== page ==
The odyssean tale begins with Vaidehi (a gloomy Manisha Koirala), imprisoned in the first ring of misogynistic inferno: her husband, the schmoozy, boozy Raghu (Jackie Shroff), gives her a lot of material wealth and a lot of problems. He openly flirts with other women and hits Vaidehi behind closed doors. When Vaidehi finds the strength to escape, she flees to her parents' home in India - and her parents, in what will become a running leitmotif of the film, offer practically no sympathy and urge her to return to Raghu. Meanwhile, Raghu has been in a car accident and found that he's sterile and Vaidehi is pregnant. His desire to track Vaidehi down therefore becomes much more intense, as she becomes - clang! another blunt note! - importantly and merely a "baby-producing machine" that he can dispose of once the baby is born. He sends his two goons (a highly restrained Johnny Lever and Razak Khan, thank goodness) to track her down.
Vaidehi now runs around the subcontinent fleeing from her evil husband's evil goons' evil clutches. And along the way, she runs into every Representative Problem of Indian Women that director Santoshi could think of. First: dowry. Vaidehi gate crashes a wedding in order to hide from the cops. There, she runs into the first (of two) good guys, the thief with a heart of gold, Raju (a very cute Anil Kapoor), as well as a gaggle of unexpected 1970s masala comedians (Asrani! Jagdeep! a Johnny Walker lookalike!). Vaidehi and Raju and the comedians witness the evil conniving of the groom's family as it tries to extort as much dowry money as possible from the harried father of the bride (Anjan Shrivastav).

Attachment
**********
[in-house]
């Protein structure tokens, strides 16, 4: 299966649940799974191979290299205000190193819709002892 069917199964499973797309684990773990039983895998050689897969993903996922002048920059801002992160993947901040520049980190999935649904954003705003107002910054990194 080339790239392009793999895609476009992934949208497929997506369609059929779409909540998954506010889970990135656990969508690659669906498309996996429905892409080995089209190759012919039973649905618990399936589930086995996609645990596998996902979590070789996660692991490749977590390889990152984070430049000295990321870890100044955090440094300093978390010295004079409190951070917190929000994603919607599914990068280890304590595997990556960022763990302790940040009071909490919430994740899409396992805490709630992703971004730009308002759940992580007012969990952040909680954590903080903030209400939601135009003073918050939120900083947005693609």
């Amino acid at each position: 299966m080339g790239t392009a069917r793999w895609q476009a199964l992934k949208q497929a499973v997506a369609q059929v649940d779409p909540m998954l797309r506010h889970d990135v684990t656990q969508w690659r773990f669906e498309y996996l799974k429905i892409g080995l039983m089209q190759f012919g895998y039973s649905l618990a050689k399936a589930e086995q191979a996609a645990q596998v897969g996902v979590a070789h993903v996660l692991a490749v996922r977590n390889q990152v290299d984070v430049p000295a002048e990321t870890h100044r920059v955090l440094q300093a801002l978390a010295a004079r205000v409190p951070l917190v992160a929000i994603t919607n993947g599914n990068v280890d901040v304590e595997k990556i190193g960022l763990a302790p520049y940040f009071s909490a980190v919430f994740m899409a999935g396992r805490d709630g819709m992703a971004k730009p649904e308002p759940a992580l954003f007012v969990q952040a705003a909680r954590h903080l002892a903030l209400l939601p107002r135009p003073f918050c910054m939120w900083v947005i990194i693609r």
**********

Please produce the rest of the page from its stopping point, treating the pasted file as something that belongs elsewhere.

A special note about Asrani: he looks AMAZING for his age! A special note about Jagdeep: we secretly hard-core love Jagdeep and think he was an untapped potential of humanistic, tragicomic genius. We have also decided that he will be playing Anil Kapoor's father in the film we're writing.